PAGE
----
Love Loudoun Resolution Replaces LGBT Proposal
A “Love Loudoun” resolution approved Tuesday by the Board of Supervisors aimed to soften the rhetoric stirring for the past few weeks regarding a controversial resolution that sought to retroactively recognize June as lesbian, gay, bisexual and transgender (LGBT) Pride Month.
In addition, supervisors agreed to only put forth resolutions that the board’s chair and vice chairman agree are appropriate.
Broad Run Supervisor Ron Meyer (R)’s Love Loudoun resolution, put forward as a substitute to Supervisor Kristen C. Umstattd’s (D-Leesburg) LGBT resolution, divided the board, but not along party lines. Two Republicans and two Democrats voted against it in a 5-4 vote.
Meyer said his goal was to craft a resolution that “unifies this board, unifies this county. We shouldn’t be trying to discriminate against anyone,” he explained, adding that the LBGT Pride Month resolution offended many residents. Meyer further explained that his resolution put the board in solidarity with those attacked in the June 12 attack in Orlando, FL, “an attack on American diversity and freedom” as Meyer later put it.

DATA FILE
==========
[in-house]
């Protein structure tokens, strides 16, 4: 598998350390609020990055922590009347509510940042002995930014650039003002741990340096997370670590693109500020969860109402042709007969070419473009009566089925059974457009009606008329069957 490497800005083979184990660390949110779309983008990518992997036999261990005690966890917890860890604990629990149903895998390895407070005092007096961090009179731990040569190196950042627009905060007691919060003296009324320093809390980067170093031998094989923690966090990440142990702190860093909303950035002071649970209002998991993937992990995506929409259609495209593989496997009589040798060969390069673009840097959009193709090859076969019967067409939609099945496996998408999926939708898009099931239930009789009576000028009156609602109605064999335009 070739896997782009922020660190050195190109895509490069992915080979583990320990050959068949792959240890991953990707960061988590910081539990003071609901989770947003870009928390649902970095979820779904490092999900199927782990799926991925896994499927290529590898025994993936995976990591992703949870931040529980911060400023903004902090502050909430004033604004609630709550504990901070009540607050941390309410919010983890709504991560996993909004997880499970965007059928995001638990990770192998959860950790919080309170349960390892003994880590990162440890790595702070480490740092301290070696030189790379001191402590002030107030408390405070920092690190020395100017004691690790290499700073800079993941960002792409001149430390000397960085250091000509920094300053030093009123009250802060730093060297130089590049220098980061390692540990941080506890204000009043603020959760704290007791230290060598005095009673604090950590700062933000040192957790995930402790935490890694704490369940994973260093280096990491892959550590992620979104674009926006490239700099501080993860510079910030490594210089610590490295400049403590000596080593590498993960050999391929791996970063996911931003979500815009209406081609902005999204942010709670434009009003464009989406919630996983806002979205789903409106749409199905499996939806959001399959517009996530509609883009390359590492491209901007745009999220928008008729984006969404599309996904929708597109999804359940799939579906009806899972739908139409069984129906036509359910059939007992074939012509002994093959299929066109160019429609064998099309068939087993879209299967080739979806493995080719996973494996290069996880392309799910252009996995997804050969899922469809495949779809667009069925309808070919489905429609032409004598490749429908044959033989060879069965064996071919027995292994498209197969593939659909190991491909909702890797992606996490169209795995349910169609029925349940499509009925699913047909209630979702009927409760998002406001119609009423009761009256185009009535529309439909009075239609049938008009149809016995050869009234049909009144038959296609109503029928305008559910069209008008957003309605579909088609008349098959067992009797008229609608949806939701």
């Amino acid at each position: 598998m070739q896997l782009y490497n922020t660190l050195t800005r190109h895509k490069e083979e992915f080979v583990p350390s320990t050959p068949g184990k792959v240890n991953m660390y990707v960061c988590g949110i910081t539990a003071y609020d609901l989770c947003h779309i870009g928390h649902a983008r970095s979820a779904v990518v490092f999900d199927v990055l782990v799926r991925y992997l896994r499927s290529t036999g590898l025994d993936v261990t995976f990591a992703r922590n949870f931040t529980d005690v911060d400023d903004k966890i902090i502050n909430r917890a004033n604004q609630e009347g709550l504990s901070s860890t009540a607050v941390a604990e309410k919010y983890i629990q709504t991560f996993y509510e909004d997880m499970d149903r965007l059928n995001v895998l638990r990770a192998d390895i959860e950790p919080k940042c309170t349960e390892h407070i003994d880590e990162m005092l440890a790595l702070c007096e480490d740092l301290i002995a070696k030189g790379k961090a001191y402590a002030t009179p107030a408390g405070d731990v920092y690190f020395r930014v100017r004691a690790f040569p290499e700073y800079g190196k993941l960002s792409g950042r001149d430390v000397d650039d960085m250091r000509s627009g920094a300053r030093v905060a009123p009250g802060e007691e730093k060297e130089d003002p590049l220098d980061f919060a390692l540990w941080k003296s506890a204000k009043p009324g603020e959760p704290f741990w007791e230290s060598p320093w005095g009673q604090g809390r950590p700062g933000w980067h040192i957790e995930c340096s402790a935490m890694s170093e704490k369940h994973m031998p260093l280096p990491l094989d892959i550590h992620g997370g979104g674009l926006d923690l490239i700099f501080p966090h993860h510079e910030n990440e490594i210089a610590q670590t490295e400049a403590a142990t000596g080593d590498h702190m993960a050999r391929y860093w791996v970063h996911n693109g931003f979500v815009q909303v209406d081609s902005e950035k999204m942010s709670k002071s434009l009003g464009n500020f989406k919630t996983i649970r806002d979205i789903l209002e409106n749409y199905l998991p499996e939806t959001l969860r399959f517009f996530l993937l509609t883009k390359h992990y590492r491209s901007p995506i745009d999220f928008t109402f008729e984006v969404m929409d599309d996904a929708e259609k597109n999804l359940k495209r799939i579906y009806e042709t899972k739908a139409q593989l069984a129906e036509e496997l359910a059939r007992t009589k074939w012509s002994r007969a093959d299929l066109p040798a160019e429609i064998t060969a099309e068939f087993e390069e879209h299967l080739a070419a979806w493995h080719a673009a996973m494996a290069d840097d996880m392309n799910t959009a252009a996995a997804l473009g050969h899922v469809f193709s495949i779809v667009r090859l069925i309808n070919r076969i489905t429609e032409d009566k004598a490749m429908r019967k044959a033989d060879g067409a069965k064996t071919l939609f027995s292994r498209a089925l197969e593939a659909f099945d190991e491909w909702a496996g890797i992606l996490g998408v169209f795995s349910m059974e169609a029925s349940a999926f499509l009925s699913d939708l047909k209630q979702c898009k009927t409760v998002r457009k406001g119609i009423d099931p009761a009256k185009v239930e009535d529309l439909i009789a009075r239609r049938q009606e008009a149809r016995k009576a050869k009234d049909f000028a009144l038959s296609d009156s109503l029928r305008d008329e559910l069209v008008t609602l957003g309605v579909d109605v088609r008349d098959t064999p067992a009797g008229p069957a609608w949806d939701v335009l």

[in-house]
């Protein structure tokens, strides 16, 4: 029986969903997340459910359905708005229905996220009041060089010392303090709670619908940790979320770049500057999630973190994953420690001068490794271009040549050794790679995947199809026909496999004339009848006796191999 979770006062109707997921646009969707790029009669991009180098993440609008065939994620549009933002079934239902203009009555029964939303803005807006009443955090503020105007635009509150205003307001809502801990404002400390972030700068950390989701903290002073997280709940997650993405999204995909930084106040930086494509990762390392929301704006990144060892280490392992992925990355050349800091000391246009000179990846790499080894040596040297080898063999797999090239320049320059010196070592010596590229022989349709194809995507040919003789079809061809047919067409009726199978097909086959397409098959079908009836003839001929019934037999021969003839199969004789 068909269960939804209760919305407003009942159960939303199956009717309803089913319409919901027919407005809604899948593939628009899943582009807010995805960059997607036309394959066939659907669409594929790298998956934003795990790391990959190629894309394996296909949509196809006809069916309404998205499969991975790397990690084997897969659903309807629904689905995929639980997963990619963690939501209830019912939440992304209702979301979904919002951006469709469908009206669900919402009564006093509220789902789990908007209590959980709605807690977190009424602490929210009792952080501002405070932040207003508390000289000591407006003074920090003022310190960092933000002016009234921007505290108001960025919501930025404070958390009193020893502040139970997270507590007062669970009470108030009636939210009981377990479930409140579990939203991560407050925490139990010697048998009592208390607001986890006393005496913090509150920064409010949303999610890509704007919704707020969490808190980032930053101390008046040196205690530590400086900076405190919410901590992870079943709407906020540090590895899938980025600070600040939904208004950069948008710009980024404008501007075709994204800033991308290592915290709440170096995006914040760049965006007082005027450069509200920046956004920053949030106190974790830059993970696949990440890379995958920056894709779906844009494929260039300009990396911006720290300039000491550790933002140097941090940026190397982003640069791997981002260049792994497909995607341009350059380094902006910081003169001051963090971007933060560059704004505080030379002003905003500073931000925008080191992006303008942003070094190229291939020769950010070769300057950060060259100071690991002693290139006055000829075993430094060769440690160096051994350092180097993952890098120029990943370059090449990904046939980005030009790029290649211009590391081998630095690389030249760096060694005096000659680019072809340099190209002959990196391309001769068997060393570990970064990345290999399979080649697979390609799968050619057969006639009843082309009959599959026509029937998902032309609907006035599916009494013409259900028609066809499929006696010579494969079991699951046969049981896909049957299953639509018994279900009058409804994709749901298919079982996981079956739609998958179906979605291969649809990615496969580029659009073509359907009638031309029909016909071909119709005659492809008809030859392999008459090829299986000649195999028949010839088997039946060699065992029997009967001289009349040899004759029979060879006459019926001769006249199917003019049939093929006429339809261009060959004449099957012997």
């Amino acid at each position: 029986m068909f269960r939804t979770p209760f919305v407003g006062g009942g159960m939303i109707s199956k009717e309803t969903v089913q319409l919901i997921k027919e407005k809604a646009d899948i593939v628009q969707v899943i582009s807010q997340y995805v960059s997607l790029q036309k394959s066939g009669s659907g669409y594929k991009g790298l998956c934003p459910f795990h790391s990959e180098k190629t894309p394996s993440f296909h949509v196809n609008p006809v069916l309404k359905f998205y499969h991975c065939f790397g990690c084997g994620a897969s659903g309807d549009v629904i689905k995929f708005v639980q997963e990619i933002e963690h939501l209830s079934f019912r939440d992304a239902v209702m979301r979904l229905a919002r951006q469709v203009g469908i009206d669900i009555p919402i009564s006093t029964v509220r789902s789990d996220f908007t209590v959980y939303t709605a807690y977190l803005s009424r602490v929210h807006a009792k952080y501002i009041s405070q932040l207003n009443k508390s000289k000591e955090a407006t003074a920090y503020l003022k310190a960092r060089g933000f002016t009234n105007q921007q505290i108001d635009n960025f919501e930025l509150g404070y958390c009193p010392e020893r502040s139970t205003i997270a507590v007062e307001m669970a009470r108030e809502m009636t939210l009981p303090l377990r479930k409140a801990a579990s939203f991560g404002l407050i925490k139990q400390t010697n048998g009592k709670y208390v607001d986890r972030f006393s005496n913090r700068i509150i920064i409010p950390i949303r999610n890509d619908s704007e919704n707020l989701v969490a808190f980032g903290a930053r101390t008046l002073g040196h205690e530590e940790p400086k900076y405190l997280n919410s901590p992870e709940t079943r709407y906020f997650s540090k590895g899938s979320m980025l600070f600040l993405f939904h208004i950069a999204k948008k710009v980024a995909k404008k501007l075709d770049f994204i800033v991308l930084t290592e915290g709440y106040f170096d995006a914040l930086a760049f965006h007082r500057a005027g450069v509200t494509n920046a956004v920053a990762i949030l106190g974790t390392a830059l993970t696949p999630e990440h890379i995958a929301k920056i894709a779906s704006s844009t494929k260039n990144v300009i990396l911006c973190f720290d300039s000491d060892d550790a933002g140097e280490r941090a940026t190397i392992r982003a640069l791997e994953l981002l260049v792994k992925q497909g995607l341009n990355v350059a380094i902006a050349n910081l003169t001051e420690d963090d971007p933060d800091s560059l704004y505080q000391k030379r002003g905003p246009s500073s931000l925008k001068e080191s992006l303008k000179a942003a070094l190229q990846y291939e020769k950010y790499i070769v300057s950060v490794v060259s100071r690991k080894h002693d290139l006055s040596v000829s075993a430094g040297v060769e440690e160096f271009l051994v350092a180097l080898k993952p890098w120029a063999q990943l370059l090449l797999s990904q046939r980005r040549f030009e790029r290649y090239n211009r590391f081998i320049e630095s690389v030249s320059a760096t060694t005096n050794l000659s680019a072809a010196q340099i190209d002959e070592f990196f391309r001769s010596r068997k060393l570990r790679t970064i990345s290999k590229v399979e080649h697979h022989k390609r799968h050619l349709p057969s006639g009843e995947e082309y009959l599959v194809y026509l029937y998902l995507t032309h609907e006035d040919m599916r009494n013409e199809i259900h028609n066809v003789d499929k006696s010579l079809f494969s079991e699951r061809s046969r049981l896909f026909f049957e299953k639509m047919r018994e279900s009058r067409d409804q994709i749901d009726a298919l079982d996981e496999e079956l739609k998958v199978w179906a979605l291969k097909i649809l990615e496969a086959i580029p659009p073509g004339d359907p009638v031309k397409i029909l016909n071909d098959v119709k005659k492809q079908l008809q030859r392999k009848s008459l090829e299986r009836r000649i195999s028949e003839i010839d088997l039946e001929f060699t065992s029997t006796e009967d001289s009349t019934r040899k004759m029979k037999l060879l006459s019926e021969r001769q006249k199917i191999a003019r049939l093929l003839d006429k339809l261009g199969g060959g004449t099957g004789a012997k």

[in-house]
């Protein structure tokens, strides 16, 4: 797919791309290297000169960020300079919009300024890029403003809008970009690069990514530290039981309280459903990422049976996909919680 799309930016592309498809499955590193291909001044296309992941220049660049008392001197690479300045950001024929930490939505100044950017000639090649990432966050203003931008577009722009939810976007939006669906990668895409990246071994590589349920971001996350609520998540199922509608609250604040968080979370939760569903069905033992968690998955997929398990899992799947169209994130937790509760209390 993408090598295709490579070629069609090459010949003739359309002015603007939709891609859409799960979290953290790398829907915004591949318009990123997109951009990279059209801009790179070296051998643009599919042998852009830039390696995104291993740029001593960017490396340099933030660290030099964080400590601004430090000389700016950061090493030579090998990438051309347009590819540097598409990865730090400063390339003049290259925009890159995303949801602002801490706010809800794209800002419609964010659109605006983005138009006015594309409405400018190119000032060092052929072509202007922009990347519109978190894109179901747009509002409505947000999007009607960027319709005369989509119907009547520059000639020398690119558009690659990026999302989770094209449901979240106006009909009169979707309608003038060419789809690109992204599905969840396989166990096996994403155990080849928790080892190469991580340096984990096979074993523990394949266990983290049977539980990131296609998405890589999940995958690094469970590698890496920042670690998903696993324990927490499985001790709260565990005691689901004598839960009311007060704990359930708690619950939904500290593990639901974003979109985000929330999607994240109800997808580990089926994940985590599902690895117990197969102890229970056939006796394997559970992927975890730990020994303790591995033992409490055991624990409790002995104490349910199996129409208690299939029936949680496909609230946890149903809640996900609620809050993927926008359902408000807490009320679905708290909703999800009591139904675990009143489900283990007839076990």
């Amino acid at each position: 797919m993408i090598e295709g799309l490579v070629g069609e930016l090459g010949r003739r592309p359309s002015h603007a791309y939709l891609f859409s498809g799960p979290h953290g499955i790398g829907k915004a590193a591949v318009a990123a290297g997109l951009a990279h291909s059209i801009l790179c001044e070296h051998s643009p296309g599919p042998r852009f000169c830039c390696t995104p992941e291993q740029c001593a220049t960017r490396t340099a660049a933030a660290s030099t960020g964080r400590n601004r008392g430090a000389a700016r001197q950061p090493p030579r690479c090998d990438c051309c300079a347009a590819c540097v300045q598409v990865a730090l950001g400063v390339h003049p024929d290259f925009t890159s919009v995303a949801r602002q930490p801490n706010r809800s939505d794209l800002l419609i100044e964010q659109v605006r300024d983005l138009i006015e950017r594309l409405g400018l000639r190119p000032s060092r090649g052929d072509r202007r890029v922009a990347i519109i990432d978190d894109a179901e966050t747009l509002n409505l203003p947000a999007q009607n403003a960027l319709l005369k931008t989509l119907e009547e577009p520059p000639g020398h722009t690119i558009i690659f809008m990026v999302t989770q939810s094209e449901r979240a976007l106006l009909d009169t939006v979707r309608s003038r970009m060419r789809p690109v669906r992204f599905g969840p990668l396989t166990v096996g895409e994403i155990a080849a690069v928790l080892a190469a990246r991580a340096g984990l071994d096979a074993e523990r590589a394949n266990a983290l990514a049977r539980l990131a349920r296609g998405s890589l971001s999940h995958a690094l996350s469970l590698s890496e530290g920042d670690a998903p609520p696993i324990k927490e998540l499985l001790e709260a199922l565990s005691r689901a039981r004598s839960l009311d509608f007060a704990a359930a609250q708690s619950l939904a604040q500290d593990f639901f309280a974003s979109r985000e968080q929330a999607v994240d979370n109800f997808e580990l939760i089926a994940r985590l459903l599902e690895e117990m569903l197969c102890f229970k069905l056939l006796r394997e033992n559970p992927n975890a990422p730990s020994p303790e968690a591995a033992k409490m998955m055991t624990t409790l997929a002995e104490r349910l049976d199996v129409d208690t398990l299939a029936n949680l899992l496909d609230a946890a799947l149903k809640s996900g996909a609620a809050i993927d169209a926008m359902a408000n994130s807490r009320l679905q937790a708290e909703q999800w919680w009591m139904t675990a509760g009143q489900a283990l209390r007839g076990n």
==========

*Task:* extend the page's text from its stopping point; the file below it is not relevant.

Umstattd voted against the measure, but said she could have supported it if it had not been a substitute to her motion. She stood by her conviction to recognize the LGBT community specifically.
“This is a community that has been hatefully discriminated against for centuries, and certainly for decades, and certainly for years,” she said. “We need to stand in unity with them.”
But a majority on the board supported Meyer, including Supervisors Matt Letourneau (R-Dulles), Ralph Buona (R-Ashburn), Tony Buffington (R-Blue Ridge) and Koran Saines (D-Sterling).
“I think the beauty of what’s in front of us is that it encompasses everything we’ve heard consistently for the last month or so since this has come up,” Letourneau said. “I think we need to come out of this with something positive.”
Supervisor Suzanne Volpe (R-Algonkian), however, voiced opposition to both resolutions.
“These are things that we should not be dealing with in the first place,” she said. “We cannot do a proclamation or we cannot legislate hate out of someone’s heart.”
Chair Phyllis Randall (D) voted against Meyer’s resolution as well. She said supervisors have other ways to express their views and promised to move supervisors’ opportunity to speak about items not on the board agenda to an earlier time during board meetings.
In addition, supervisors later agreed to restrict resolutions to those permitted on the agenda by the board’s chair and vice chairman, as well as only approve those with unanimous support. Umstattd was the lone vote against that rule change.